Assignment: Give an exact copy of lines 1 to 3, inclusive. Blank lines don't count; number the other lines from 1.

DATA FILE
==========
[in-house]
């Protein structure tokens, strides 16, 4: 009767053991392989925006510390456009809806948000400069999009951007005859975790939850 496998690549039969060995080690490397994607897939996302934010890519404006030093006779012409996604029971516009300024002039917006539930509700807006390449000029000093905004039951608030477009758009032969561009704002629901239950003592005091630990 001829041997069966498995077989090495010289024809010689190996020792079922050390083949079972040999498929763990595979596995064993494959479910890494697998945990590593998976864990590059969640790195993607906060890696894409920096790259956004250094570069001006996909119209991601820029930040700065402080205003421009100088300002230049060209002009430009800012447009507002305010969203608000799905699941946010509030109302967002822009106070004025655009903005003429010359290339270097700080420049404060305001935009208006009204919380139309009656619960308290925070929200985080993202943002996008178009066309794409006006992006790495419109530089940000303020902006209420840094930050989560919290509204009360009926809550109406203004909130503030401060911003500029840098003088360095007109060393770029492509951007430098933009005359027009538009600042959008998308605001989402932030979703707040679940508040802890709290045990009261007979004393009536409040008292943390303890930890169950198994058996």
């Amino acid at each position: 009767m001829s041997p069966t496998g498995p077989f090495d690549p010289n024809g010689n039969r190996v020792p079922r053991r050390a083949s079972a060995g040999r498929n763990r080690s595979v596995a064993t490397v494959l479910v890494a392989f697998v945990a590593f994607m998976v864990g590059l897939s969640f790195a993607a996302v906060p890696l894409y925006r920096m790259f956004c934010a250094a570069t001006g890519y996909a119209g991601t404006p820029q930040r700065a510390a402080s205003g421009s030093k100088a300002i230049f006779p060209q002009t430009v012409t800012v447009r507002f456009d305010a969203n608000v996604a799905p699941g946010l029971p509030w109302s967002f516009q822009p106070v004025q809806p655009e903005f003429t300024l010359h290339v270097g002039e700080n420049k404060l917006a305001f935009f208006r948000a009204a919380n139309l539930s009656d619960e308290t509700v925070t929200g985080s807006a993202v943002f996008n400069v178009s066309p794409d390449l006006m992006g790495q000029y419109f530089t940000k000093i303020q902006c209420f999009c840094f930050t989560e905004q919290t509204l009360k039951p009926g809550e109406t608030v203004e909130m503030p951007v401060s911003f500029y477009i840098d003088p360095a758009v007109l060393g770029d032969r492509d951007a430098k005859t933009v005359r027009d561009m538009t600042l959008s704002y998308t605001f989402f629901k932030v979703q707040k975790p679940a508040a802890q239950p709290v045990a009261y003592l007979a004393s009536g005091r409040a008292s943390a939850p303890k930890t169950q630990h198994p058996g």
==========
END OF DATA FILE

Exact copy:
[in-house]
């Protein structure tokens, strides 16, 4: 009767053991392989925006510390456009809806948000400069999009951007005859975790939850 496998690549039969060995080690490397994607897939996302934010890519404006030093006779012409996604029971516009300024002039917006539930509700807006390449000029000093905004039951608030477009758009032969561009704002629901239950003592005091630990 001829041997069966498995077989090495010289024809010689190996020792079922050390083949079972040999498929763990595979596995064993494959479910890494697998945990590593998976864990590059969640790195993607906060890696894409920096790259956004250094570069001006996909119209991601820029930040700065402080205003421009100088300002230049060209002009430009800012447009507002305010969203608000799905699941946010509030109302967002822009106070004025655009903005003429010359290339270097700080420049404060305001935009208006009204919380139309009656619960308290925070929200985080993202943002996008178009066309794409006006992006790495419109530089940000303020902006209420840094930050989560919290509204009360009926809550109406203004909130503030401060911003500029840098003088360095007109060393770029492509951007430098933009005359027009538009600042959008998308605001989402932030979703707040679940508040802890709290045990009261007979004393009536409040008292943390303890930890169950198994058996």
């Amino acid at each position: 009767m001829s041997p069966t496998g498995p077989f090495d690549p010289n024809g010689n039969r190996v020792p079922r053991r050390a083949s079972a060995g040999r498929n763990r080690s595979v596995a064993t490397v494959l479910v890494a392989f697998v945990a590593f994607m998976v864990g590059l897939s969640f790195a993607a996302v906060p890696l894409y925006r920096m790259f956004c934010a250094a570069t001006g890519y996909a119209g991601t404006p820029q930040r700065a510390a402080s205003g421009s030093k100088a300002i230049f006779p060209q002009t430009v012409t800012v447009r507002f456009d305010a969203n608000v996604a799905p699941g946010l029971p509030w109302s967002f516009q822009p106070v004025q809806p655009e903005f003429t300024l010359h290339v270097g002039e700080n420049k404060l917006a305001f935009f208006r948000a009204a919380n139309l539930s009656d619960e308290t509700v925070t929200g985080s807006a993202v943002f996008n400069v178009s066309p794409d390449l006006m992006g790495q000029y419109f530089t940000k000093i303020q902006c209420f999009c840094f930050t989560e905004q919290t509204l009360k039951p009926g809550e109406t608030v203004e909130m503030p951007v401060s911003f500029y477009i840098d003088p360095a758009v007109l060393g770029d032969r492509d951007a430098k005859t933009v005359r027009d561009m538009t600042l959008s704002y998308t605001f989402f629901k932030v979703q707040k975790p679940a508040a802890q239950p709290v045990a009261y003592l007979a004393s009536g005091r409040a008292s943390a939850p303890k930890t169950q630990h198994p058996g």